The R–Board used a matrix to evaluate the bids, although documents obtained by The Free Lance–Star through a Freedom of Information request do not make it clear how and when it was completed. The matrix uses a 10-point scale of various categories, including the overall advantage to the R–Board in terms of financial risk and rewards.
Overall, EEP earned the highest number of points—85 of 100. LEEP was ranked second overall and had the best track record of successful ventures, but the matrix was revised in June, after LEEP’s engineering and construction partner withdrew.
The documents obtained from the Stafford County government included no records of interviews conducted by the R–Board with officials from the companies interested in the project.
The R–Board authorized a final lease agreement with EEP in March after supervisors made the path easier by allowing power-generating facilities to be a by-right use on county property. A conditional-use permit, with public notification and hearings, was previously required.
Since the landfill on Eskimo Hill Road is owned equally by Stafford and Fredericksburg, with Stafford receiving two-thirds of the revenue, both localities must approve any lease on the land. Stafford gave its OK in June; Fredericksburg’s City Council was scheduled to do so in August.
But residents objected. Questions arose about EEP’s plan, which calls for “cooking” the landfill’s trash and tires in oxygen-less environments under extremely high heat, but not from direct burning. Gases released during the process would be burned to produce electricity, of which 15 megawatts would be sold to Dominion Virginia Power.
Other byproducts would be ash and a tar-like residue, which EEP proposed either selling or returning to the landfill.
The system is known as pyrolysis and hasn’t been tested in a fully operational facility in the United States. The Department of Environmental Quality would permit the project, but that could take a year since it is a new technology, a local director has said.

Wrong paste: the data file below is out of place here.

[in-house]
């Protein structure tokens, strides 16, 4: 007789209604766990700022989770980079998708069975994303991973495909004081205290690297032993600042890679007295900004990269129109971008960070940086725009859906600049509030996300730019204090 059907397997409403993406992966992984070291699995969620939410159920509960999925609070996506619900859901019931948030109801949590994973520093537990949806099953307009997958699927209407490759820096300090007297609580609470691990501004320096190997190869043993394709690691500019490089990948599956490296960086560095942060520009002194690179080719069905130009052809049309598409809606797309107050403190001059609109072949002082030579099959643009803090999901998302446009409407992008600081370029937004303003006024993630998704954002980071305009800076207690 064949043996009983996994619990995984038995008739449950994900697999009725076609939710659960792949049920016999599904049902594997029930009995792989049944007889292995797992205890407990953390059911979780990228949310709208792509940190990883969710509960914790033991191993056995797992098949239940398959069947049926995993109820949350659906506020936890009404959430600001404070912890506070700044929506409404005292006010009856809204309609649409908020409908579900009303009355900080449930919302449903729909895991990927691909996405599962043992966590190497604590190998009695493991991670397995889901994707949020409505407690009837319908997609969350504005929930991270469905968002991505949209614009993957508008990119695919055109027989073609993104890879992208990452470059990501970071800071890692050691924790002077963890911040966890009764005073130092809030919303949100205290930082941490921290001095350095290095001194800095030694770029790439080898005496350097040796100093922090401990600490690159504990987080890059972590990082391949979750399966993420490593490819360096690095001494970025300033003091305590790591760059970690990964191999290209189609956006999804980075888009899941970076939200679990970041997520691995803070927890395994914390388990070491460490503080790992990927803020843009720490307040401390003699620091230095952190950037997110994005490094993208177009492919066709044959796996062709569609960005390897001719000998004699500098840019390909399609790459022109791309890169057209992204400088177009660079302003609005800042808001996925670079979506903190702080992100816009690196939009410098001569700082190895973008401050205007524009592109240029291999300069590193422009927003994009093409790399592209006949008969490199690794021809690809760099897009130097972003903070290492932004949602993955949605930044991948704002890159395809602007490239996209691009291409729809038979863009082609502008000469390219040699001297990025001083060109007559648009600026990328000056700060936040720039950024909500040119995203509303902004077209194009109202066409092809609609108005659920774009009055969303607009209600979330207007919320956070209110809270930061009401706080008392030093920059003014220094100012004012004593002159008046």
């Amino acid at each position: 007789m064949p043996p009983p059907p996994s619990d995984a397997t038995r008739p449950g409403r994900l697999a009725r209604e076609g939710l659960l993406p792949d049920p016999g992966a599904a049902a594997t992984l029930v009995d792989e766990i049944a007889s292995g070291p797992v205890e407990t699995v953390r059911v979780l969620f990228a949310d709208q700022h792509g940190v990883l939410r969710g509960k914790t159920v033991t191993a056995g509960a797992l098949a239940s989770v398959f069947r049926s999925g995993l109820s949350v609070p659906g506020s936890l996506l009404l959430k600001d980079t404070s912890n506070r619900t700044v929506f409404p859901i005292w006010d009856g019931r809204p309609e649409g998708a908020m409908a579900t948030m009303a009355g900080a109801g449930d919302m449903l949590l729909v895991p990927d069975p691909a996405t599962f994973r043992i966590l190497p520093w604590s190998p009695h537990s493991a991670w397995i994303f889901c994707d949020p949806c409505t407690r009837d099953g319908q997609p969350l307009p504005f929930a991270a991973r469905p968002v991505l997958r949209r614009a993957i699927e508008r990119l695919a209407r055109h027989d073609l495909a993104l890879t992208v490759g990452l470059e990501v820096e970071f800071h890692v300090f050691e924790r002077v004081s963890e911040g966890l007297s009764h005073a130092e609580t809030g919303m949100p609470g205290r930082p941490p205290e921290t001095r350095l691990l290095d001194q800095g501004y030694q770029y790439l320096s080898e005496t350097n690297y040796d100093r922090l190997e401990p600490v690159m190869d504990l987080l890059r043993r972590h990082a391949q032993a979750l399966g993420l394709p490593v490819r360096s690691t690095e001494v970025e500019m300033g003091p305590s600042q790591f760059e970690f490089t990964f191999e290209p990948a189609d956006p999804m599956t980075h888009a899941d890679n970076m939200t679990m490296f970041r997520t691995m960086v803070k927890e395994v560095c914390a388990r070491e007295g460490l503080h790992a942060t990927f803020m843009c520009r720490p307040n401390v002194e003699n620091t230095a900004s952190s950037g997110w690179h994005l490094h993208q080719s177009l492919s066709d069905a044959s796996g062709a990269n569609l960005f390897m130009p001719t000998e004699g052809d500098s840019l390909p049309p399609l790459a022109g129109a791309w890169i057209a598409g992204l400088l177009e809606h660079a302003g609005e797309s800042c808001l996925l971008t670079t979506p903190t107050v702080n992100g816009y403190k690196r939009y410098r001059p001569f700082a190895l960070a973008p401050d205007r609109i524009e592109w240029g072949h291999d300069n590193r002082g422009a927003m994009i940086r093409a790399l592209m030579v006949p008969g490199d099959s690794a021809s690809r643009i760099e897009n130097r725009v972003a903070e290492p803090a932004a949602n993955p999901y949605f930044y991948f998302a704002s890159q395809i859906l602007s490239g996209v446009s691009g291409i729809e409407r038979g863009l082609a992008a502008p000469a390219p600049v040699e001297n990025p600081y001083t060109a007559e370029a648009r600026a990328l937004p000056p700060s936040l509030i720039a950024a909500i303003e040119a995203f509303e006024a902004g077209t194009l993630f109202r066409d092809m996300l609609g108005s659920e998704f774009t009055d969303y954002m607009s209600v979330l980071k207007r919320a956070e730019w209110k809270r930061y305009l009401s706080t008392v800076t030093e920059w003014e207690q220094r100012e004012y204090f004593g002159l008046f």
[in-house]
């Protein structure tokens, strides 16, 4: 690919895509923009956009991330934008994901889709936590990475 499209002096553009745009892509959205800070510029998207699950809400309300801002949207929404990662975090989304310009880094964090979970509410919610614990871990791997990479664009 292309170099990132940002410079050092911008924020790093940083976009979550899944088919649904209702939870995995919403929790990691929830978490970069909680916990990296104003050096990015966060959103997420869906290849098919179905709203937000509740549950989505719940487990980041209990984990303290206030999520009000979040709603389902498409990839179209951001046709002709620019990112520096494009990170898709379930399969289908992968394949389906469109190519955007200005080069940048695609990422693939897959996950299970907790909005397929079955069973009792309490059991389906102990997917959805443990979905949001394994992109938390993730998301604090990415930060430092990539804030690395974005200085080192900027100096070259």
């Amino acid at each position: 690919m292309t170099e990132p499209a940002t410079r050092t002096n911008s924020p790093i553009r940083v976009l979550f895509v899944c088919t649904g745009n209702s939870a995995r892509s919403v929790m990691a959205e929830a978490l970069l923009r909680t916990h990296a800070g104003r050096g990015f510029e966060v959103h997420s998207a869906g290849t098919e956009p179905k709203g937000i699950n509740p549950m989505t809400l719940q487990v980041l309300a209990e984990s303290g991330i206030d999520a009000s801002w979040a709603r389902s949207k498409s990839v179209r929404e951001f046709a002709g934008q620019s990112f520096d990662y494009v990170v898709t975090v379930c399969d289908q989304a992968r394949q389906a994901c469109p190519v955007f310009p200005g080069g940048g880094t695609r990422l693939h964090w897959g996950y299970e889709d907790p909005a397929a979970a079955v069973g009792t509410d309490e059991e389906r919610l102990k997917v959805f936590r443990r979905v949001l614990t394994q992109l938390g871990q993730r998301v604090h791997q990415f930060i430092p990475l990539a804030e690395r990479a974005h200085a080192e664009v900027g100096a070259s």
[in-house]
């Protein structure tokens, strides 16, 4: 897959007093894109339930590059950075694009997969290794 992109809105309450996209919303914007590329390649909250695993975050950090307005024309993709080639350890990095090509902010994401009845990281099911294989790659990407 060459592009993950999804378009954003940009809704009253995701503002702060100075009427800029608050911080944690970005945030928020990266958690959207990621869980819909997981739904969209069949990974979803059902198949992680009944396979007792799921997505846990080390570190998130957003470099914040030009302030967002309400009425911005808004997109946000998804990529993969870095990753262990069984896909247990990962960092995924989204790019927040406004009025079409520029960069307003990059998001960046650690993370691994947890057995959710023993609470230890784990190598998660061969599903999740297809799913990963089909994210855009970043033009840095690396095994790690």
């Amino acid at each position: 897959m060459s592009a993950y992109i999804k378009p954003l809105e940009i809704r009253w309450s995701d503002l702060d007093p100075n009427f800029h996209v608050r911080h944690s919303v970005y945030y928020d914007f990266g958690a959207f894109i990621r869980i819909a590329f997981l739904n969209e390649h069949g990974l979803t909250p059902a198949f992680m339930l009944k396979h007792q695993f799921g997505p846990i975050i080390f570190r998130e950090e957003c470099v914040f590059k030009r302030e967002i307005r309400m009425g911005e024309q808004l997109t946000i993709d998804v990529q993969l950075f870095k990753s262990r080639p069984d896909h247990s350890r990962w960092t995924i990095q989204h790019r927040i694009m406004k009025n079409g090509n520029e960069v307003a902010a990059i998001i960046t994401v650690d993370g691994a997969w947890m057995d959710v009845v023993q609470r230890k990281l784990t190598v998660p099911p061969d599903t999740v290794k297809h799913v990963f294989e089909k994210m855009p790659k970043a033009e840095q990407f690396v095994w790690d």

‘Take a year off’
The Rappahannock Regional Landfill opened in the mid-1980s, and Fredericksburg became a partner soon after. Its sixth, lined cell was opened this summer at a cost of $2.5 million.
Pinpointing the lifetime of a cell is difficult, Deputy County Administrator Keith Dayton said on a recent tour of the landfill.
Because of the uncertainty over the life of the landfill’s remaining space, the two other companies interested in the waste-to-energy project said there was no rush.
“The best thing Stafford could do would be to cancel this, to take a year off. Let me get mine built and running, if you like what we see, then we can talk,” said Schneider, who was finalizing his company’s first project in Michigan. “Not a whole lot is going to change in a year, but by that time, we’d have a working plant” that could be visited.
Like Furnary, Schneider intends to resubmit his project if the R–Board decides to issue a request again. His firm received the lowest score in the rankings.
“If they’re really going to be open-minded and take a serious look at these, I will submit virtually the same proposal,” he said. “I’m not looking for tires or other stuff. I think my proposal as it was is adequate to stand.”
Katie Thisdell: 540/735-1975